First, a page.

Universal features in disordered solids: Implications for directed aging and the creation of non-linear metamaterials

TYPECondensed Matter Seminar
Speaker:Daniel Hexner
Affiliation:University of Chicago
Time:14:30 - 15:30
Location:Lidow Nathan Rosen (300)

The most obvious and distinctive feature of an amorphous solid is its heterogeneous microscopic structure.  A central issue is how such disorder governs the elastic properties of an amorphous solid so that it has different behavior from its crystalline counterpart.  I will show how such disorder on the microscale determines the elastic properties on long length scales.  This theoretical approach ultimately allows us to control a material’s elastic properties and to understand how a material ages and stores memories.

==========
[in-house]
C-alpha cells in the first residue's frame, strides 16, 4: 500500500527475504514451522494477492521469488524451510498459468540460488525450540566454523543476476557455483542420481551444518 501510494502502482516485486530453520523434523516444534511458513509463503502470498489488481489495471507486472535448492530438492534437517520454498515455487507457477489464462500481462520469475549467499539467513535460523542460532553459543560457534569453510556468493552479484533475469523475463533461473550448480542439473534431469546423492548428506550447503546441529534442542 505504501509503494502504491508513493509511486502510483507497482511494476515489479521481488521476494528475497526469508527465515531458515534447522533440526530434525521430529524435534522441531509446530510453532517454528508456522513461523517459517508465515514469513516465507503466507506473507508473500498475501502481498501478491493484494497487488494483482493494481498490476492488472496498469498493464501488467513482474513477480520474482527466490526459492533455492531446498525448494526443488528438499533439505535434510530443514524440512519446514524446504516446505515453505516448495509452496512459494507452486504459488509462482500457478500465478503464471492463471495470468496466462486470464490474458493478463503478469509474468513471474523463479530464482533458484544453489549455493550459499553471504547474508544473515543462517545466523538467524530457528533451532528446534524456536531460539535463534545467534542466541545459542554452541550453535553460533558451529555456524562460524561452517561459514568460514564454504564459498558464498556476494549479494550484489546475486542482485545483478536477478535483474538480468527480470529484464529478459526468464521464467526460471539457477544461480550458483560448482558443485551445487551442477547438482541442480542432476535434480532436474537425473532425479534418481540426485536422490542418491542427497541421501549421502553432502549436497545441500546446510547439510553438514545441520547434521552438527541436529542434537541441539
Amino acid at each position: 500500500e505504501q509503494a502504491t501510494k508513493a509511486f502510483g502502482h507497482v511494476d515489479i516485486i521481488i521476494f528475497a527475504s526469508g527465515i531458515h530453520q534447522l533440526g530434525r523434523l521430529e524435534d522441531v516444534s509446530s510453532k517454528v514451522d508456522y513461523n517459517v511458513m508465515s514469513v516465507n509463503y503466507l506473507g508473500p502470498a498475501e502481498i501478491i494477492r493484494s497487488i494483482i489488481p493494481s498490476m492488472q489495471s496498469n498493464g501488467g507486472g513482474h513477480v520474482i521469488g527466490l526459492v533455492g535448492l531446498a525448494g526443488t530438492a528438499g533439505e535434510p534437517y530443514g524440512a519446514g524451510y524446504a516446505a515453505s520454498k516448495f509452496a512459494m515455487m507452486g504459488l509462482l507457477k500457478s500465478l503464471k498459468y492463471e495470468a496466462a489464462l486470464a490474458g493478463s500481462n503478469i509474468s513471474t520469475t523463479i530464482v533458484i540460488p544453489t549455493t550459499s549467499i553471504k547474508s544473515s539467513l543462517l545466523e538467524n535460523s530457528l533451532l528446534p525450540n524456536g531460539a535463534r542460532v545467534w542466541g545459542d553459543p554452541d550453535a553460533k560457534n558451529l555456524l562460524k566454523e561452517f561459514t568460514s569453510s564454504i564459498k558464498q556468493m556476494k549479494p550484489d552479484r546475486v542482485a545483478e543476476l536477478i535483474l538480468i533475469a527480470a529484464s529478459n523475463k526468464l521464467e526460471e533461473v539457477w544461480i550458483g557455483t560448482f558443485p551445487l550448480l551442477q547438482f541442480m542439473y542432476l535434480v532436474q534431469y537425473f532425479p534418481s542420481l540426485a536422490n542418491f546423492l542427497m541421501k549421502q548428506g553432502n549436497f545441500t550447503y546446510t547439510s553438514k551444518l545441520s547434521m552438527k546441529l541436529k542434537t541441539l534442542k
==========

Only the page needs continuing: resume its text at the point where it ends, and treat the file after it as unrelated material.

I start by studying the change in an amorphous solid’s elastic properties upon the removal of a single bond.  I show that the change in moduli, which has a broad and universal shape, is uncorrelated for different imposed strains. Thus, by selectively removing a small number of bonds, the precise global and local elastic behavior of the solid can be controlled.  This in turn suggests that small changes in bond properties, which occur naturally as a solid ages, can dramatically alter the solid’s elastic response; the history of imposed strains is encoded in the non-linear response and the aging process, usually considered to be detrimental, can be harnessed to design materials with novel desired properties.